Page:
also by David Sylvian:
An ambient album that basically does what ambient is meant to - music based around slow, organic growth of pure sound rather than conventional tunes. His collaborators are the familiar Robert Fripp and percussionist Frank Perry. It's probably a beardy cliché, but these pieces really do fill their spaces well, without feeling the need to keep on changing. "The Beekeeper's Apprentice" is based on one chord perpetually humming away in the background, while gentle pings echo around. Some off-key strings and muted industrial clangs weave in and out on occasion to make the atmosphere more sinister. "Approaching Silence" the track, is a masterfully slow ebb and flow of soft noise, swelling up every minute or so to be punctuated by a bell clang. The short track in the middle seems to take one theme from each of the big tracks.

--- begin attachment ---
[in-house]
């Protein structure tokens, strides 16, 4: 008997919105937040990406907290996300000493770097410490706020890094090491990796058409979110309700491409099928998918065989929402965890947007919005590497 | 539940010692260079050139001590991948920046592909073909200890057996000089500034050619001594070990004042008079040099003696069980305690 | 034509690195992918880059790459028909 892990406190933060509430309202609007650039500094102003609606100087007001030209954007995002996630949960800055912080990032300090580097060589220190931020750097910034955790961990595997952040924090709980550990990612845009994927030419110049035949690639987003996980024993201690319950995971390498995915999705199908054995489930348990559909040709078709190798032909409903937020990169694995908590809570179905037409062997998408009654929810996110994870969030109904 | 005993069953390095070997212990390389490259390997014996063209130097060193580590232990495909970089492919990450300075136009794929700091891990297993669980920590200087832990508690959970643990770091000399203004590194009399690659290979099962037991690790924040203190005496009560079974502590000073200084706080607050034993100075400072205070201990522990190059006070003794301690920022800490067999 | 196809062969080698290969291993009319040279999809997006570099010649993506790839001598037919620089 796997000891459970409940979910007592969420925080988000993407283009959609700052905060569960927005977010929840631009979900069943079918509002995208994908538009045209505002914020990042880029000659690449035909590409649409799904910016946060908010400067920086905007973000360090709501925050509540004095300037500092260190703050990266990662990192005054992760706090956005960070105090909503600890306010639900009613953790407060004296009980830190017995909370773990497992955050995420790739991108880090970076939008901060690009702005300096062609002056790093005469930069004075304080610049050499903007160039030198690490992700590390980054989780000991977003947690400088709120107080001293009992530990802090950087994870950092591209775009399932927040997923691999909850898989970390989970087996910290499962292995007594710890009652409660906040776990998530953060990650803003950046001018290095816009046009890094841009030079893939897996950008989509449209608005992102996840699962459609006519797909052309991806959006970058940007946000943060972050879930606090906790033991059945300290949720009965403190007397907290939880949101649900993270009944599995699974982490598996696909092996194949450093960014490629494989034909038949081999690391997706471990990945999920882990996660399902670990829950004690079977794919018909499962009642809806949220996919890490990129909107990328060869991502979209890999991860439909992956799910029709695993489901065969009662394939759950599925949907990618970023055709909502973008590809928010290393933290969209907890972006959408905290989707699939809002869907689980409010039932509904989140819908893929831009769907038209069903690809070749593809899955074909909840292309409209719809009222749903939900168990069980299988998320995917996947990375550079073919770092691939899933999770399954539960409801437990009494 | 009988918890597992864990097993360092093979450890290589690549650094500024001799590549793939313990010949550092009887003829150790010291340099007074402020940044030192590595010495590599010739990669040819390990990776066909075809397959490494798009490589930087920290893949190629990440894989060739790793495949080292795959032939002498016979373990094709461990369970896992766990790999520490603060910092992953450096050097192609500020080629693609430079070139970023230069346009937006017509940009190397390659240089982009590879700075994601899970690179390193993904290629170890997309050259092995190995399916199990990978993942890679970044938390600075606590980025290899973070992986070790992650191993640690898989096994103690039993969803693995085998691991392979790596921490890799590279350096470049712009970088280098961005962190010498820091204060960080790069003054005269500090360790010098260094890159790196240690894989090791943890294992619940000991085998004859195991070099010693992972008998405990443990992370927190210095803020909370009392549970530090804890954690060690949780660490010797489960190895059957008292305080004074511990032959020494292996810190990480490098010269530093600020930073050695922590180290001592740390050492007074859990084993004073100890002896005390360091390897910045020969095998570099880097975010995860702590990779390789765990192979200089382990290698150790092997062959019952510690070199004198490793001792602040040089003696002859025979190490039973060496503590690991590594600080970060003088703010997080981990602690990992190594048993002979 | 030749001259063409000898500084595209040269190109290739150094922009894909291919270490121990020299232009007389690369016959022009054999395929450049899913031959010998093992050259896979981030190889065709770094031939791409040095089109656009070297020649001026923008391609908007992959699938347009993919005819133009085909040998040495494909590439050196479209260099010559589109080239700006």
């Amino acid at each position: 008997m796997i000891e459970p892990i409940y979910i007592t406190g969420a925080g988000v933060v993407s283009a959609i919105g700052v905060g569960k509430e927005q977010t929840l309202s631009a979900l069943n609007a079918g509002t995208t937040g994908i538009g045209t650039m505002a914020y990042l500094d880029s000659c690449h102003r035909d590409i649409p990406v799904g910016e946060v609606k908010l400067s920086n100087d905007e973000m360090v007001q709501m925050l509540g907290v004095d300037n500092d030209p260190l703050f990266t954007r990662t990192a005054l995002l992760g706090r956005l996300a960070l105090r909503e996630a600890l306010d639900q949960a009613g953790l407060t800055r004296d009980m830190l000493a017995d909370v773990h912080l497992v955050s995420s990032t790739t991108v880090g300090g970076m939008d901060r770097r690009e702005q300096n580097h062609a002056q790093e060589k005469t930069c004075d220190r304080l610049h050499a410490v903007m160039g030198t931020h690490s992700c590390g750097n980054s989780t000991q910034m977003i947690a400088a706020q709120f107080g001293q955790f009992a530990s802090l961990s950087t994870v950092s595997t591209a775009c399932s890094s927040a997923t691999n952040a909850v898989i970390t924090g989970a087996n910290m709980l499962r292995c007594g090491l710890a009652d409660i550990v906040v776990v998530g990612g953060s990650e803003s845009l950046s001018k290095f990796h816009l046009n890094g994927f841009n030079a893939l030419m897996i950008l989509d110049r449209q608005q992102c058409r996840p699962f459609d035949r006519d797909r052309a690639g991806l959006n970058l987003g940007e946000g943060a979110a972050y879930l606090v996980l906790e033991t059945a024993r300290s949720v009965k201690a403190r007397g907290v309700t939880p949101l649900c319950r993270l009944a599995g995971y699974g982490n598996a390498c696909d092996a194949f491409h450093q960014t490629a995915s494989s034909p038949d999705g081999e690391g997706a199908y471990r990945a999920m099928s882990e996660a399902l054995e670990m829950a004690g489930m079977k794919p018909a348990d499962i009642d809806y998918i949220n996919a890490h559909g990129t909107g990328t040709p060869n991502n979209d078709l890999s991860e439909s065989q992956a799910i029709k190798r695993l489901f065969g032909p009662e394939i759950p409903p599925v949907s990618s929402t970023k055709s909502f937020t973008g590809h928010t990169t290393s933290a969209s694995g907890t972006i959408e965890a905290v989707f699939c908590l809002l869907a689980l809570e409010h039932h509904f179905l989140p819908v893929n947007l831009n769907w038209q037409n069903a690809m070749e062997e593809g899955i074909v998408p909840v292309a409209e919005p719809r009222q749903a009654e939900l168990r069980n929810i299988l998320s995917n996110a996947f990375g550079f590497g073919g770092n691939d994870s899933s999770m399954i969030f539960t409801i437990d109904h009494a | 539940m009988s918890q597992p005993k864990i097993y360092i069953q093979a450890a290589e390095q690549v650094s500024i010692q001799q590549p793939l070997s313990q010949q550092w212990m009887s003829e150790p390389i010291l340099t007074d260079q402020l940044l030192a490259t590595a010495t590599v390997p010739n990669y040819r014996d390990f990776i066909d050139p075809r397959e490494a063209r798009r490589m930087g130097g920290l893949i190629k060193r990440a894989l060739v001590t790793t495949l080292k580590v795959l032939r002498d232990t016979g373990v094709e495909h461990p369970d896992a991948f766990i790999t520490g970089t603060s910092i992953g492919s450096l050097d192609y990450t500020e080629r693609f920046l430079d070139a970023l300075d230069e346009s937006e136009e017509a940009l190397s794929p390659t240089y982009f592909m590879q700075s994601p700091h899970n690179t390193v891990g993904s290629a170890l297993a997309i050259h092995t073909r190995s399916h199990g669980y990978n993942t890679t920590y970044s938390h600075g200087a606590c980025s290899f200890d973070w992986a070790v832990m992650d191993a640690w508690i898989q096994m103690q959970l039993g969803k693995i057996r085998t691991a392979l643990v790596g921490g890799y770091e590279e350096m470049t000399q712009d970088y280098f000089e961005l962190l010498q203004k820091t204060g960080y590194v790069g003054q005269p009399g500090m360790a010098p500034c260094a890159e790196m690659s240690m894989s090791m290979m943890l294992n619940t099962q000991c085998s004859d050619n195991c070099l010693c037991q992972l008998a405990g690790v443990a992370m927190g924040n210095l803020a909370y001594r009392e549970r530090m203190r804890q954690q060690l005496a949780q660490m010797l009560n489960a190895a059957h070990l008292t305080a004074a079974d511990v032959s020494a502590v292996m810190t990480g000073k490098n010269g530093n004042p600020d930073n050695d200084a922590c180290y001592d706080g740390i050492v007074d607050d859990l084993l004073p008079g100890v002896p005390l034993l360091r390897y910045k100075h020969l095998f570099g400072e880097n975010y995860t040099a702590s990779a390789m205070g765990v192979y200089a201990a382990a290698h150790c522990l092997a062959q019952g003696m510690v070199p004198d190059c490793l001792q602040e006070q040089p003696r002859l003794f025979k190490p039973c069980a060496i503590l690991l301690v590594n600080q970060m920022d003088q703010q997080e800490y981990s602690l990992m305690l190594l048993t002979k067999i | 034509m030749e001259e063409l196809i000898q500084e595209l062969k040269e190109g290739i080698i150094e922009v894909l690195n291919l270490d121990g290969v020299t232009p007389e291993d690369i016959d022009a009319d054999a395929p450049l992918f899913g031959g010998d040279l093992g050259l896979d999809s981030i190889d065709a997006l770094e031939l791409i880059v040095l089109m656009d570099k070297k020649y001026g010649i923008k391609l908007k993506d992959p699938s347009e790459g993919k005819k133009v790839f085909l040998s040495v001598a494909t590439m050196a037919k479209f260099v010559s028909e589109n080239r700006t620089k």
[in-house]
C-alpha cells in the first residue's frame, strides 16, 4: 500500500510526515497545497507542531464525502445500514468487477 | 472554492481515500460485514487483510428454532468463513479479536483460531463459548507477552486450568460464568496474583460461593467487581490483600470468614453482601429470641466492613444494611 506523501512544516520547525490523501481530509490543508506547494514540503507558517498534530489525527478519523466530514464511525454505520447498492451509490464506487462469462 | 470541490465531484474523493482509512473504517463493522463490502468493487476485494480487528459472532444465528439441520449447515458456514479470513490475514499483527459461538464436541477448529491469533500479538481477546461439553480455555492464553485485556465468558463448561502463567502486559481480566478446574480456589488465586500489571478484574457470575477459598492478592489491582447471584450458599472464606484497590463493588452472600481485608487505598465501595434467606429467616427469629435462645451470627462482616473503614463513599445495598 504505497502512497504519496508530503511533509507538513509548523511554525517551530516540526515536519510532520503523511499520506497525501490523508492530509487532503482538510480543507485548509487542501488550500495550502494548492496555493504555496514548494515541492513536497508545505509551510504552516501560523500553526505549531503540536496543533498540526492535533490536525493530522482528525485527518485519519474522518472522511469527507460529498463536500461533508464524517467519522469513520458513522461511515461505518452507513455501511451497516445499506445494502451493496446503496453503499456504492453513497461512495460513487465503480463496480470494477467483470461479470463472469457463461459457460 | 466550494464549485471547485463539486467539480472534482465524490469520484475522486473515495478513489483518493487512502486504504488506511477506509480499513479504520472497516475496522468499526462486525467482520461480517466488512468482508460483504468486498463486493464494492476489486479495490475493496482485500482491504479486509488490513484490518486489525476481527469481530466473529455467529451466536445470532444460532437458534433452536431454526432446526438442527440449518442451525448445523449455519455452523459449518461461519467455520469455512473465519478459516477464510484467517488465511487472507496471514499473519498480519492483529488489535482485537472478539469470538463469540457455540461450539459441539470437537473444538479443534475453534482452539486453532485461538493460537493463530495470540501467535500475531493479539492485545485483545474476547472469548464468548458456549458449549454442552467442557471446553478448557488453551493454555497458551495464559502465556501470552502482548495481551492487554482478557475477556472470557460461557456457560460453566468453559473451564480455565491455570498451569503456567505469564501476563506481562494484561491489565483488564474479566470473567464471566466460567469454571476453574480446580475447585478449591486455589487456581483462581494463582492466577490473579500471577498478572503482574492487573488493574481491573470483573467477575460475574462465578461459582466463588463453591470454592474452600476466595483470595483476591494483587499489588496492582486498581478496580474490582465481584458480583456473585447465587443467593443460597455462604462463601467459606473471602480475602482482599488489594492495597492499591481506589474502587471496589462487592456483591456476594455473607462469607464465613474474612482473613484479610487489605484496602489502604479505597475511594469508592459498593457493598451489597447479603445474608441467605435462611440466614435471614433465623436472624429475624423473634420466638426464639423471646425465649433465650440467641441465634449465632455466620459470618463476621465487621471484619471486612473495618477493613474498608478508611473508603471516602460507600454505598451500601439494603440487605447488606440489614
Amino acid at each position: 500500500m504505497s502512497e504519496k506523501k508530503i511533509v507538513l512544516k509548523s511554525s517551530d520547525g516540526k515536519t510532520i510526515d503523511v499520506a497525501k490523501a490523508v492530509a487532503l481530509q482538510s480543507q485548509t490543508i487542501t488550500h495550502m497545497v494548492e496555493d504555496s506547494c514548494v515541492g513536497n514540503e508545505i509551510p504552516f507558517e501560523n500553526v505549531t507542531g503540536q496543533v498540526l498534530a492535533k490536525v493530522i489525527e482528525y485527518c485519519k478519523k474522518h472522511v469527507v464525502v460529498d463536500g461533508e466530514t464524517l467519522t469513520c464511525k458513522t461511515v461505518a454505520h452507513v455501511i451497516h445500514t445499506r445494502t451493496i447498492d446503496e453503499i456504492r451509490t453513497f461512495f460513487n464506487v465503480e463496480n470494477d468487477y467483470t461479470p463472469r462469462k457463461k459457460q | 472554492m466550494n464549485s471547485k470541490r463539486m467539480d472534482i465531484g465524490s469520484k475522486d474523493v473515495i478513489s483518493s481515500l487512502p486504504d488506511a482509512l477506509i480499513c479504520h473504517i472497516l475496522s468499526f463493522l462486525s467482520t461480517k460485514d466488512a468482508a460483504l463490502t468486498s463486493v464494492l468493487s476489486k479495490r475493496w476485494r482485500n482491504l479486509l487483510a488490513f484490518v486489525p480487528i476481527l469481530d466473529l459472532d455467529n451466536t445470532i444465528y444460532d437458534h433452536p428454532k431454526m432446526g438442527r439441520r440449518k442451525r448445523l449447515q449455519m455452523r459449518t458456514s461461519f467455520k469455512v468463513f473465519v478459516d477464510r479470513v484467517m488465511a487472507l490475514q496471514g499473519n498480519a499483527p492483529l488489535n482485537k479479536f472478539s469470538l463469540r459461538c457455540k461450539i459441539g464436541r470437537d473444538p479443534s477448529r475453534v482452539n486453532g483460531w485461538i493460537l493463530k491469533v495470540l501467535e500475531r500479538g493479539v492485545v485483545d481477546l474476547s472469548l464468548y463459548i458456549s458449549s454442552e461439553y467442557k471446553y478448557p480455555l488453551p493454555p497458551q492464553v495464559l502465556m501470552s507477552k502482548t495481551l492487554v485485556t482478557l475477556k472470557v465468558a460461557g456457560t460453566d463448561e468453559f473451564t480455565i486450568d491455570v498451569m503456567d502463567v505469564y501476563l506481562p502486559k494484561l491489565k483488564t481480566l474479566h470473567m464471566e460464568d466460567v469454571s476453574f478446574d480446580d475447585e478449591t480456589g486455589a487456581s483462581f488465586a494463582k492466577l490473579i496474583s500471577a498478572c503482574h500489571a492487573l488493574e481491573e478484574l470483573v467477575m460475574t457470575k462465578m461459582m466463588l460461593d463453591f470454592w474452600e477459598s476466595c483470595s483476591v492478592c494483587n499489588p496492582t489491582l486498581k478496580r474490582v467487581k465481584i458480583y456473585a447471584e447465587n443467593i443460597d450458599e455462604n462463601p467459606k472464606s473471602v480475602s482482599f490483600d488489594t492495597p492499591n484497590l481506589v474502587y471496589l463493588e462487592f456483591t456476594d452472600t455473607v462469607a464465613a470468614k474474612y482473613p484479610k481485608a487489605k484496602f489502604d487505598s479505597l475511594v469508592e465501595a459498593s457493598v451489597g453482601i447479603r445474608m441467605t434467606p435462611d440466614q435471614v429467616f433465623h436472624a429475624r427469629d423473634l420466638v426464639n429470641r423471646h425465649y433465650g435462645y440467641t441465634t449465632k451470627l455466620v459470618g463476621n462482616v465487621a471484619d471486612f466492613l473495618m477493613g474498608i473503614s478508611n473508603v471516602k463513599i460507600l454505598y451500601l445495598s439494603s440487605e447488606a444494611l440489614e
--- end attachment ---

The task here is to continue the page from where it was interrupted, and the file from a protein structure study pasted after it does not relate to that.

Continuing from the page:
As an aside, this made me think about the process of discovering new music. I only bought this album because I am a fan of Sylvian's. It's similar to the earlier pieces he did with Holger Czukay (Plight and Premonition, Flux and Mutability). There must be plenty of composers writing experimental ambient like this other than Sylvian, Robert Fripp and Brian Eno, and I don't know about them. It's one of the drawbacks of being a completist, and makes me feel I should explore music in a more horizontal direction. When I've finished writing all these reviews...
April 22, 2004